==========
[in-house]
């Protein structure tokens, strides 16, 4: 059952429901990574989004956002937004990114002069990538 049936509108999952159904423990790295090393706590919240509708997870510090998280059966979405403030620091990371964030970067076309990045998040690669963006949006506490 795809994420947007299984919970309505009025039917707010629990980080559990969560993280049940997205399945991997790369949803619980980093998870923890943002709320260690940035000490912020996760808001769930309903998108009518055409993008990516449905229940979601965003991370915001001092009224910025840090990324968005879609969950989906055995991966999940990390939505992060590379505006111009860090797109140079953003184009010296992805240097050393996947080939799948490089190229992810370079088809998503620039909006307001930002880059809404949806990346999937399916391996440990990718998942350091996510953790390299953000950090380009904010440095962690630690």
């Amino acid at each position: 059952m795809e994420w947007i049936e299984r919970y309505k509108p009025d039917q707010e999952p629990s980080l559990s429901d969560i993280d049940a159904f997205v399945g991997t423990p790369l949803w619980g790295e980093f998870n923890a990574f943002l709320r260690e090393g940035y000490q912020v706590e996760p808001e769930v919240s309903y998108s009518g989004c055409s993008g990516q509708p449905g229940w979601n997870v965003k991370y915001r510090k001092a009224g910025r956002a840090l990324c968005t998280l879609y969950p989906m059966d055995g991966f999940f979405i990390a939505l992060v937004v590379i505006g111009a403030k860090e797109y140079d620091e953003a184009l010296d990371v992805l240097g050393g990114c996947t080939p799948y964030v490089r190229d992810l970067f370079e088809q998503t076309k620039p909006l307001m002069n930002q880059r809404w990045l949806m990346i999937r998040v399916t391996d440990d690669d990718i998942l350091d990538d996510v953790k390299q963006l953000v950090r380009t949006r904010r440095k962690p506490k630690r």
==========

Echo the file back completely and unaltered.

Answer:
[in-house]
């Protein structure tokens, strides 16, 4: 059952429901990574989004956002937004990114002069990538 049936509108999952159904423990790295090393706590919240509708997870510090998280059966979405403030620091990371964030970067076309990045998040690669963006949006506490 795809994420947007299984919970309505009025039917707010629990980080559990969560993280049940997205399945991997790369949803619980980093998870923890943002709320260690940035000490912020996760808001769930309903998108009518055409993008990516449905229940979601965003991370915001001092009224910025840090990324968005879609969950989906055995991966999940990390939505992060590379505006111009860090797109140079953003184009010296992805240097050393996947080939799948490089190229992810370079088809998503620039909006307001930002880059809404949806990346999937399916391996440990990718998942350091996510953790390299953000950090380009904010440095962690630690």
């Amino acid at each position: 059952m795809e994420w947007i049936e299984r919970y309505k509108p009025d039917q707010e999952p629990s980080l559990s429901d969560i993280d049940a159904f997205v399945g991997t423990p790369l949803w619980g790295e980093f998870n923890a990574f943002l709320r260690e090393g940035y000490q912020v706590e996760p808001e769930v919240s309903y998108s009518g989004c055409s993008g990516q509708p449905g229940w979601n997870v965003k991370y915001r510090k001092a009224g910025r956002a840090l990324c968005t998280l879609y969950p989906m059966d055995g991966f999940f979405i990390a939505l992060v937004v590379i505006g111009a403030k860090e797109y140079d620091e953003a184009l010296d990371v992805l240097g050393g990114c996947t080939p799948y964030v490089r190229d992810l970067f370079e088809q998503t076309k620039p909006l307001m002069n930002q880059r809404w990045l949806m990346i999937r998040v399916t391996d440990d690669d990718i998942l350091d990538d996510v953790k390299q963006l953000v950090r380009t949006r904010r440095k962690p506490k630690r």